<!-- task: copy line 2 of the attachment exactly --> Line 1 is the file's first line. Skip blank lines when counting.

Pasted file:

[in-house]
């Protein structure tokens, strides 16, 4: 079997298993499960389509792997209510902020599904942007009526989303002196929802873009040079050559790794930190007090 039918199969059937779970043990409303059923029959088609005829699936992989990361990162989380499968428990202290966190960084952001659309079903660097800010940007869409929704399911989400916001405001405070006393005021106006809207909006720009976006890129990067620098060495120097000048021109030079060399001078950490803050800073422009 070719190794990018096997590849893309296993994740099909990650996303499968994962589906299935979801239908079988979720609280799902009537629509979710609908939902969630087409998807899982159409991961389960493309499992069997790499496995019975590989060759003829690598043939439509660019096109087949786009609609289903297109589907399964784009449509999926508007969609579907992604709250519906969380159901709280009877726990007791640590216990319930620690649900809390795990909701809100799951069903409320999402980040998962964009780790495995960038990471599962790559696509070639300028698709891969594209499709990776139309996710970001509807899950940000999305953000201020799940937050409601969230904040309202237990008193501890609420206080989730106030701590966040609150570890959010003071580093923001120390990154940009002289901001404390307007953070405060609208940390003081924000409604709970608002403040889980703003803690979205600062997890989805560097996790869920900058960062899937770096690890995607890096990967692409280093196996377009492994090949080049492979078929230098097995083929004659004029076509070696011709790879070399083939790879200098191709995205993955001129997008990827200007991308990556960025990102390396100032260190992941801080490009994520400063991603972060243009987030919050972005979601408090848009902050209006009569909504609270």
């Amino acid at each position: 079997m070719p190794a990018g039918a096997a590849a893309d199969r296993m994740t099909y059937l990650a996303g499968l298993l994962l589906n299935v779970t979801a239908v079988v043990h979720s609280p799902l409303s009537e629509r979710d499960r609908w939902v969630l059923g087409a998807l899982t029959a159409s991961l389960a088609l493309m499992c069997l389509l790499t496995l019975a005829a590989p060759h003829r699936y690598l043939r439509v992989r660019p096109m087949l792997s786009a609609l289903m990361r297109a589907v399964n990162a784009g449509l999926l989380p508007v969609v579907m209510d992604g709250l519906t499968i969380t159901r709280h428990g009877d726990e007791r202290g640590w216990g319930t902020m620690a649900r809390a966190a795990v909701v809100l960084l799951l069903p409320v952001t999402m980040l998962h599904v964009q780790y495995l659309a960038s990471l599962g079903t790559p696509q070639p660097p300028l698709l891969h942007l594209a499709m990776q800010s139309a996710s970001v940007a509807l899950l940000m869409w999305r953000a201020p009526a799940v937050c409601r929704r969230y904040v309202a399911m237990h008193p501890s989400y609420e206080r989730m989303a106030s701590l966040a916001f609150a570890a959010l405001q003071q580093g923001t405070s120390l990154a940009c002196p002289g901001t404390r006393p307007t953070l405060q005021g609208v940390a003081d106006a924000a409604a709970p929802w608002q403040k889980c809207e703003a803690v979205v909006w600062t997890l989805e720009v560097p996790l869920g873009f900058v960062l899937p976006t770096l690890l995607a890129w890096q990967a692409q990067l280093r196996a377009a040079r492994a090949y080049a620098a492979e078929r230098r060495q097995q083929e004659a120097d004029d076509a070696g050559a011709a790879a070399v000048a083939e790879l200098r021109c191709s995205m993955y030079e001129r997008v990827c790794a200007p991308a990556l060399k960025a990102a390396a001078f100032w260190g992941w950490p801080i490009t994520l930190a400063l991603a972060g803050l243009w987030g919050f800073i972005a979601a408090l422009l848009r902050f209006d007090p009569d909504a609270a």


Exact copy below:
């Protein structure tokens, strides 16, 4: 079997298993499960389509792997209510902020599904942007009526989303002196929802873009040079050559790794930190007090 039918199969059937779970043990409303059923029959088609005829699936992989990361990162989380499968428990202290966190960084952001659309079903660097800010940007869409929704399911989400916001405001405070006393005021106006809207909006720009976006890129990067620098060495120097000048021109030079060399001078950490803050800073422009 070719190794990018096997590849893309296993994740099909990650996303499968994962589906299935979801239908079988979720609280799902009537629509979710609908939902969630087409998807899982159409991961389960493309499992069997790499496995019975590989060759003829690598043939439509660019096109087949786009609609289903297109589907399964784009449509999926508007969609579907992604709250519906969380159901709280009877726990007791640590216990319930620690649900809390795990909701809100799951069903409320999402980040998962964009780790495995960038990471599962790559696509070639300028698709891969594209499709990776139309996710970001509807899950940000999305953000201020799940937050409601969230904040309202237990008193501890609420206080989730106030701590966040609150570890959010003071580093923001120390990154940009002289901001404390307007953070405060609208940390003081924000409604709970608002403040889980703003803690979205600062997890989805560097996790869920900058960062899937770096690890995607890096990967692409280093196996377009492994090949080049492979078929230098097995083929004659004029076509070696011709790879070399083939790879200098191709995205993955001129997008990827200007991308990556960025990102390396100032260190992941801080490009994520400063991603972060243009987030919050972005979601408090848009902050209006009569909504609270």